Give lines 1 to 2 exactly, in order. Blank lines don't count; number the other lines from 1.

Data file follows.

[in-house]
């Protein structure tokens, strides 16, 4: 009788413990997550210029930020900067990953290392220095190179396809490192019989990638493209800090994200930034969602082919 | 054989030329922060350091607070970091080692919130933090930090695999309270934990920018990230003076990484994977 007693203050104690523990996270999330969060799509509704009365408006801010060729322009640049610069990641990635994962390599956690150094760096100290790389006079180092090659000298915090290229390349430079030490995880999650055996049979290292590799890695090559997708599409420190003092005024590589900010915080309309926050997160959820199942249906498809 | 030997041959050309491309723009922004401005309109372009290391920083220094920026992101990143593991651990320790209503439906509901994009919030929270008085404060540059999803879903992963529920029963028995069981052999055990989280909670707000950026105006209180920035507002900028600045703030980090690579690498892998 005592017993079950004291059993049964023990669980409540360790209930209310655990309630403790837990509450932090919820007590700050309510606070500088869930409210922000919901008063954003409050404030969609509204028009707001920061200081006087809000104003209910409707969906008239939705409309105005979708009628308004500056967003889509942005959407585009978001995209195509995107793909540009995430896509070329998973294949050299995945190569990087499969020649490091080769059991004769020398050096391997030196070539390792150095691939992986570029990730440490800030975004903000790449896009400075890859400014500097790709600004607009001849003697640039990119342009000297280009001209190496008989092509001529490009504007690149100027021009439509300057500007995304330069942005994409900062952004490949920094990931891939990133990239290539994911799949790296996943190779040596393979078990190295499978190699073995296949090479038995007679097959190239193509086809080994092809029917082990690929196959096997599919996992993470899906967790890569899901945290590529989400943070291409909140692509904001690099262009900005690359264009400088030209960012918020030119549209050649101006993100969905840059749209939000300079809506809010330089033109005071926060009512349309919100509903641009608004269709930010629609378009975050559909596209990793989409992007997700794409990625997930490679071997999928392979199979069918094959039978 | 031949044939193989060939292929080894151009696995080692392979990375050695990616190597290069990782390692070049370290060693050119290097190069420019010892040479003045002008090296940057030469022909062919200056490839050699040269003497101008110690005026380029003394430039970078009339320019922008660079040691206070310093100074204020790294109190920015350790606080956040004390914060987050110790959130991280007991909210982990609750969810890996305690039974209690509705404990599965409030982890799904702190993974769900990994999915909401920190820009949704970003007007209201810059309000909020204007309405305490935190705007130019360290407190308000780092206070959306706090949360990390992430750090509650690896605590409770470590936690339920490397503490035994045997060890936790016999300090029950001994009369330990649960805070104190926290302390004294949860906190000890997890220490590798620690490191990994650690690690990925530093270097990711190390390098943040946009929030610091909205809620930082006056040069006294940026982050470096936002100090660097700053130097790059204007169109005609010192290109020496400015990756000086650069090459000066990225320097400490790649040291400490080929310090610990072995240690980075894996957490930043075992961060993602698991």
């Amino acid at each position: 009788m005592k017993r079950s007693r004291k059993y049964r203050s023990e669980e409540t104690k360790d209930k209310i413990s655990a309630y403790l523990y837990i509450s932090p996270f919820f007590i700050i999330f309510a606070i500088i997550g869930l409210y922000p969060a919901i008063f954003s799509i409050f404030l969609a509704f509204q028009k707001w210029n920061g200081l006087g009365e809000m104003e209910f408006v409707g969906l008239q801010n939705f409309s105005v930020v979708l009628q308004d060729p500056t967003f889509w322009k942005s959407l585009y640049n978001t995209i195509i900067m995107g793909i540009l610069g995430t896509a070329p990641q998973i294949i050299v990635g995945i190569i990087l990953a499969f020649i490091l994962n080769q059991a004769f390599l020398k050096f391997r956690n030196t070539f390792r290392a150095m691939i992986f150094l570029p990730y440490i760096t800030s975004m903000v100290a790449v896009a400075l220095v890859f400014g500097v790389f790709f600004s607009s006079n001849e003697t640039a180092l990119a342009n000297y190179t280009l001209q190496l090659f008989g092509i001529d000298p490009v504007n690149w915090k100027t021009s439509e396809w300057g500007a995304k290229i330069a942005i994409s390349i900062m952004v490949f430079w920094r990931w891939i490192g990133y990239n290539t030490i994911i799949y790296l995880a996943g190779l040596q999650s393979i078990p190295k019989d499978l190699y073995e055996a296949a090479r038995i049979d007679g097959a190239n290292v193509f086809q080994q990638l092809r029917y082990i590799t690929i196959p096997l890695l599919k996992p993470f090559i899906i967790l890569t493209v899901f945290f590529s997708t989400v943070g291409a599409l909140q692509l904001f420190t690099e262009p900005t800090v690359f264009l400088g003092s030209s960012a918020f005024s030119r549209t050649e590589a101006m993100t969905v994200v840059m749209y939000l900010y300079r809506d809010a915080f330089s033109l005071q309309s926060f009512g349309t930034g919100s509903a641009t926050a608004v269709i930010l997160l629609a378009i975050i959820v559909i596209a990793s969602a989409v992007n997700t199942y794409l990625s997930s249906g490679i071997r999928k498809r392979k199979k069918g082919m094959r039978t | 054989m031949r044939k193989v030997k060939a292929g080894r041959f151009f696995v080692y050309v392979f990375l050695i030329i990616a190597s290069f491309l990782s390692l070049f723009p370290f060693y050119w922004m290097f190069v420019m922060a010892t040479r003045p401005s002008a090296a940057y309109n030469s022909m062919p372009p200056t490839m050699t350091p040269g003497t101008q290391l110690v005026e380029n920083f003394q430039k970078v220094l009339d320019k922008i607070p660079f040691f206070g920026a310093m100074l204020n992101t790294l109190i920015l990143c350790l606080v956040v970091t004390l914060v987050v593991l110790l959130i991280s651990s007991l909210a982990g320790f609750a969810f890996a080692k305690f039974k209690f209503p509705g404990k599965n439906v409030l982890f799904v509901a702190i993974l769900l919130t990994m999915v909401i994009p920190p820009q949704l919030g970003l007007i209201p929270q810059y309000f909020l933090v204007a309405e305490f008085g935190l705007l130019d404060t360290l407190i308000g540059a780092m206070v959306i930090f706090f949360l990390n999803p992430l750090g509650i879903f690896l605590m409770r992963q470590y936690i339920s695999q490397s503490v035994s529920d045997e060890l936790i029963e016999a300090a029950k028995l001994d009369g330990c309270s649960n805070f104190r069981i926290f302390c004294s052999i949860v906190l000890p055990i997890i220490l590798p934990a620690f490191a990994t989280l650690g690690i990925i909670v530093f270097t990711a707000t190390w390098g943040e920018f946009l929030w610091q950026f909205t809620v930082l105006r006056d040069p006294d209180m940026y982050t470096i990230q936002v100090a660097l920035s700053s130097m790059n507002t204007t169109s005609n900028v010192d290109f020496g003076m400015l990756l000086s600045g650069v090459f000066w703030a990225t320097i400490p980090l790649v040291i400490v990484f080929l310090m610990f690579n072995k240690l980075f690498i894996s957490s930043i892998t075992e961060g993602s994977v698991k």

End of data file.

[in-house]
């Protein structure tokens, strides 16, 4: 009788413990997550210029930020900067990953290392220095190179396809490192019989990638493209800090994200930034969602082919 | 054989030329922060350091607070970091080692919130933090930090695999309270934990920018990230003076990484994977 007693203050104690523990996270999330969060799509509704009365408006801010060729322009640049610069990641990635994962390599956690150094760096100290790389006079180092090659000298915090290229390349430079030490995880999650055996049979290292590799890695090559997708599409420190003092005024590589900010915080309309926050997160959820199942249906498809 | 030997041959050309491309723009922004401005309109372009290391920083220094920026992101990143593991651990320790209503439906509901994009919030929270008085404060540059999803879903992963529920029963028995069981052999055990989280909670707000950026105006209180920035507002900028600045703030980090690579690498892998 005592017993079950004291059993049964023990669980409540360790209930209310655990309630403790837990509450932090919820007590700050309510606070500088869930409210922000919901008063954003409050404030969609509204028009707001920061200081006087809000104003209910409707969906008239939705409309105005979708009628308004500056967003889509942005959407585009978001995209195509995107793909540009995430896509070329998973294949050299995945190569990087499969020649490091080769059991004769020398050096391997030196070539390792150095691939992986570029990730440490800030975004903000790449896009400075890859400014500097790709600004607009001849003697640039990119342009000297280009001209190496008989092509001529490009504007690149100027021009439509300057500007995304330069942005994409900062952004490949920094990931891939990133990239290539994911799949790296996943190779040596393979078990190295499978190699073995296949090479038995007679097959190239193509086809080994092809029917082990690929196959096997599919996992993470899906967790890569899901945290590529989400943070291409909140692509904001690099262009900005690359264009400088030209960012918020030119549209050649101006993100969905840059749209939000300079809506809010330089033109005071926060009512349309919100509903641009608004269709930010629609378009975050559909596209990793989409992007997700794409990625997930490679071997999928392979199979069918094959039978 | 031949044939193989060939292929080894151009696995080692392979990375050695990616190597290069990782390692070049370290060693050119290097190069420019010892040479003045002008090296940057030469022909062919200056490839050699040269003497101008110690005026380029003394430039970078009339320019922008660079040691206070310093100074204020790294109190920015350790606080956040004390914060987050110790959130991280007991909210982990609750969810890996305690039974209690509705404990599965409030982890799904702190993974769900990994999915909401920190820009949704970003007007209201810059309000909020204007309405305490935190705007130019360290407190308000780092206070959306706090949360990390992430750090509650690896605590409770470590936690339920490397503490035994045997060890936790016999300090029950001994009369330990649960805070104190926290302390004294949860906190000890997890220490590798620690490191990994650690690690990925530093270097990711190390390098943040946009929030610091909205809620930082006056040069006294940026982050470096936002100090660097700053130097790059204007169109005609010192290109020496400015990756000086650069090459000066990225320097400490790649040291400490080929310090610990072995240690980075894996957490930043075992961060993602698991």